Opinion: Local elections make a difference in your life

In 2016, Juneau voters made decisions about marijuana laws and a 3% local tax. Well, actually, 1 out of every 3 Juneau voters made that decision, because only 33.5% of us voted.

I’d like to see that change.

Keith Ellison, the Deputy Chair of the Democratic National Committee, addressed a large group of Democratic state legislators attending a national conference last month in Boston.

Ellison, who is also a congressman, joked that as one of 435 members, he wonders how much of a difference he can make in the daily lives of Americans.  He contrasted this with the feeling that that when he served in the Minnesota Legislature, his decisions had much more of an impact in the lives of everyday people.

Local elections determine local conditions
That’s even more true with elected officials serving on our Assembly and School Board.  Our Assembly has the authority to close a swimming pool; increase bus service; or raise or lower your taxes and corresponding services.  School Boards have the authority to start school earlier or later; add or subtract art or music classes; and maintain nursing staff.

These bodies set the tone in our community:

  • The Assembly and the School Board determine the tenor of labor relations with employees – employees who are our families, neighbors, friends, and customers.
  • Their attitude establishes whether there is respect for all citizens.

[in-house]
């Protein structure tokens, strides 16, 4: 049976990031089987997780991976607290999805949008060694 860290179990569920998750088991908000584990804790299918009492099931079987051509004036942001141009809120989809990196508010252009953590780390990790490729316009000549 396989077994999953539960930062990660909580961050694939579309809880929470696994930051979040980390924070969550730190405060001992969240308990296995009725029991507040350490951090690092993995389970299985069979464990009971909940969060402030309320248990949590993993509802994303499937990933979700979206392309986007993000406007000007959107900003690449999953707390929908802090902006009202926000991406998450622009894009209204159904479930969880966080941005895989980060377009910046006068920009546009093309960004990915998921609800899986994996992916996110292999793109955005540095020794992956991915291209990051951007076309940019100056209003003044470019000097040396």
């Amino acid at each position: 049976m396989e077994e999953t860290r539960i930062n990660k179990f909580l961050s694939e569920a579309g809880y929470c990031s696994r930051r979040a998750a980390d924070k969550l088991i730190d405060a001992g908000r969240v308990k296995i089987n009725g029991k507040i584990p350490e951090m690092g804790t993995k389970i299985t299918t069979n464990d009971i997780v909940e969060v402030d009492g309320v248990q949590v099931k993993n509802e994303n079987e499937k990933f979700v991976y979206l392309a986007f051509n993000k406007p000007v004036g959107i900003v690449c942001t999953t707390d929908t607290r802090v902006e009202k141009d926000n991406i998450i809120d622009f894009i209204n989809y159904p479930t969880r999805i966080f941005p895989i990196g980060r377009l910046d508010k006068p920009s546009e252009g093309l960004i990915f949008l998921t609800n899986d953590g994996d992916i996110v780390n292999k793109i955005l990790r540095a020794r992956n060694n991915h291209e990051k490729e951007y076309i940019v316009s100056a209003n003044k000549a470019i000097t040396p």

• Both bodies make appointments to various committees which establish policies on everything from the operation of the hospital and harbors to school site councils.

In short, it is critical to vote in local elections.  On Tuesday, October 3rd, you can vote at your precinct any time between 7 a.m. and 8 p.m.

Election resources
This link will help you find where your precinct polling place is located: Local Precinct Map. If you have questions, you can also check the CBJ Elections page or call our City Clerk’s office (907-586-5278).

If you find yourself at the wrong precinct and short of time, you can vote a question ballot.

Will you be gone on election day and want to request an absentee ballot?  Do so soon: the application must be received seven days prior to the election and must be returned postmarked by election day.  Here’s the link to the application.

Finally, you may want to do want many others are doing: vote absentee in person.  You can do that beginning Monday, September 18th.  Here’s the exact schedule and locations:

City Hall Conference Room Foyer

  • Mondays-Fridays September 18 through October 2
  • 8:00 a.m. – 4:30 p.m.

Mendenhall Mall Annex

  • (near State of Alaska Division of Elections Office)
  • Mondays-Fridays September 18 through October 2
  • 11:00 a.m.-6:00 p.m. AND
  • Saturdays, September 23 and 30 from noon to 4:00 p.m.

Congressman Ellison shared many insights regarding the federal government and national issues, but he stressed that building communities begins from the ground up.

Remember to vote on October 3rd, and remind others to vote too!

– Mary

This article was completed with the tremendous assistance of a local Democrat who prefers to remain anonymous. But I wanted to say “thanks” anyway! What you did made a difference, and I appreciate it! – Mary

The views in this opinion piece are those of the author. They are not official positions of TongassDemocrats.com or the Tongass Democrats.

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